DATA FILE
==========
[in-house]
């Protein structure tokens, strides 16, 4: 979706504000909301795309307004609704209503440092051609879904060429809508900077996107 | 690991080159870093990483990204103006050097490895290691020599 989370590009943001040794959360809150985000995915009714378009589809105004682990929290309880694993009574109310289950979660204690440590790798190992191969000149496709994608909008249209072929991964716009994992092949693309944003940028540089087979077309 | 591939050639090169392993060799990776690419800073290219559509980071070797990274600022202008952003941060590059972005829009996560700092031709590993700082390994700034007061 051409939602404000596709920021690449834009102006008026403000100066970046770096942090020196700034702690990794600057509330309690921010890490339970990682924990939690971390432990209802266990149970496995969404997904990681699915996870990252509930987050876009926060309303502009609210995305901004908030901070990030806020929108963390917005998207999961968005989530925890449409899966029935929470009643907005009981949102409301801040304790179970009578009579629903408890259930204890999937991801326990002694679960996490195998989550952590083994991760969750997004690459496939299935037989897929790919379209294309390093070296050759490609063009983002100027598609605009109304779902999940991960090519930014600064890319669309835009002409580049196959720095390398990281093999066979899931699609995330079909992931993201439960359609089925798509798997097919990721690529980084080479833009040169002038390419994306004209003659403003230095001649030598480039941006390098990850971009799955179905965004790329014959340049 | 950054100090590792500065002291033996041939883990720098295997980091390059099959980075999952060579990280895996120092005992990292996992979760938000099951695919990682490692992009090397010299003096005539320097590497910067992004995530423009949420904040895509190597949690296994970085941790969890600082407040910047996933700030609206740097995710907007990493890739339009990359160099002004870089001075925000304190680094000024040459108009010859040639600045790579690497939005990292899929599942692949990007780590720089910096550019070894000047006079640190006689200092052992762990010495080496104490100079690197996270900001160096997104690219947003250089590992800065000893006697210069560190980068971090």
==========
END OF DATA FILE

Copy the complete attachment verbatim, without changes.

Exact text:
[in-house]
């Protein structure tokens, strides 16, 4: 979706504000909301795309307004609704209503440092051609879904060429809508900077996107 | 690991080159870093990483990204103006050097490895290691020599 989370590009943001040794959360809150985000995915009714378009589809105004682990929290309880694993009574109310289950979660204690440590790798190992191969000149496709994608909008249209072929991964716009994992092949693309944003940028540089087979077309 | 591939050639090169392993060799990776690419800073290219559509980071070797990274600022202008952003941060590059972005829009996560700092031709590993700082390994700034007061 051409939602404000596709920021690449834009102006008026403000100066970046770096942090020196700034702690990794600057509330309690921010890490339970990682924990939690971390432990209802266990149970496995969404997904990681699915996870990252509930987050876009926060309303502009609210995305901004908030901070990030806020929108963390917005998207999961968005989530925890449409899966029935929470009643907005009981949102409301801040304790179970009578009579629903408890259930204890999937991801326990002694679960996490195998989550952590083994991760969750997004690459496939299935037989897929790919379209294309390093070296050759490609063009983002100027598609605009109304779902999940991960090519930014600064890319669309835009002409580049196959720095390398990281093999066979899931699609995330079909992931993201439960359609089925798509798997097919990721690529980084080479833009040169002038390419994306004209003659403003230095001649030598480039941006390098990850971009799955179905965004790329014959340049 | 950054100090590792500065002291033996041939883990720098295997980091390059099959980075999952060579990280895996120092005992990292996992979760938000099951695919990682490692992009090397010299003096005539320097590497910067992004995530423009949420904040895509190597949690296994970085941790969890600082407040910047996933700030609206740097995710907007990493890739339009990359160099002004870089001075925000304190680094000024040459108009010859040639600045790579690497939005990292899929599942692949990007780590720089910096550019070894000047006079640190006689200092052992762990010495080496104490100079690197996270900001160096997104690219947003250089590992800065000893006697210069560190980068971090």